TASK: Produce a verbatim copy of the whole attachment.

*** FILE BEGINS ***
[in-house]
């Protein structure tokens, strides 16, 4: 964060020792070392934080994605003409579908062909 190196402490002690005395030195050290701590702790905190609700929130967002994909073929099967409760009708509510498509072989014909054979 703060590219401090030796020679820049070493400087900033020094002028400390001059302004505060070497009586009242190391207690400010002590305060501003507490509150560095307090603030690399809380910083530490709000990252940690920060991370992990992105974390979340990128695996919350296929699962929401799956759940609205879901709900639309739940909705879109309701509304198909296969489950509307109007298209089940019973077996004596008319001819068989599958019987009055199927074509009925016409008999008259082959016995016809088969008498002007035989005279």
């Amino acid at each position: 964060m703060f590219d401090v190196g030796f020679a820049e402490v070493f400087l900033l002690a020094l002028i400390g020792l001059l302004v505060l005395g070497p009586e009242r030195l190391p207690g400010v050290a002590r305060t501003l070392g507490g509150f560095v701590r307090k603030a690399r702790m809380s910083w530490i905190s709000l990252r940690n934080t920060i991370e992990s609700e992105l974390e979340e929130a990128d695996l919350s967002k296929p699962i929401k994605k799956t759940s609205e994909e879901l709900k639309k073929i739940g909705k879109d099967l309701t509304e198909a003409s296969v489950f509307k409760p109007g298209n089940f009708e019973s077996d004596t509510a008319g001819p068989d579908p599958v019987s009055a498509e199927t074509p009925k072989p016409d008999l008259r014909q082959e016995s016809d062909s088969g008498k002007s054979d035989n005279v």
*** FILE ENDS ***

[in-house]
């Protein structure tokens, strides 16, 4: 964060020792070392934080994605003409579908062909 190196402490002690005395030195050290701590702790905190609700929130967002994909073929099967409760009708509510498509072989014909054979 703060590219401090030796020679820049070493400087900033020094002028400390001059302004505060070497009586009242190391207690400010002590305060501003507490509150560095307090603030690399809380910083530490709000990252940690920060991370992990992105974390979340990128695996919350296929699962929401799956759940609205879901709900639309739940909705879109309701509304198909296969489950509307109007298209089940019973077996004596008319001819068989599958019987009055199927074509009925016409008999008259082959016995016809088969008498002007035989005279």
């Amino acid at each position: 964060m703060f590219d401090v190196g030796f020679a820049e402490v070493f400087l900033l002690a020094l002028i400390g020792l001059l302004v505060l005395g070497p009586e009242r030195l190391p207690g400010v050290a002590r305060t501003l070392g507490g509150f560095v701590r307090k603030a690399r702790m809380s910083w530490i905190s709000l990252r940690n934080t920060i991370e992990s609700e992105l974390e979340e929130a990128d695996l919350s967002k296929p699962i929401k994605k799956t759940s609205e994909e879901l709900k639309k073929i739940g909705k879109d099967l309701t509304e198909a003409s296969v489950f509307k409760p109007g298209n089940f009708e019973s077996d004596t509510a008319g001819p068989d579908p599958v019987s009055a498509e199927t074509p009925k072989p016409d008999l008259r014909q082959e016995s016809d062909s088969g008498k002007s054979d035989n005279v």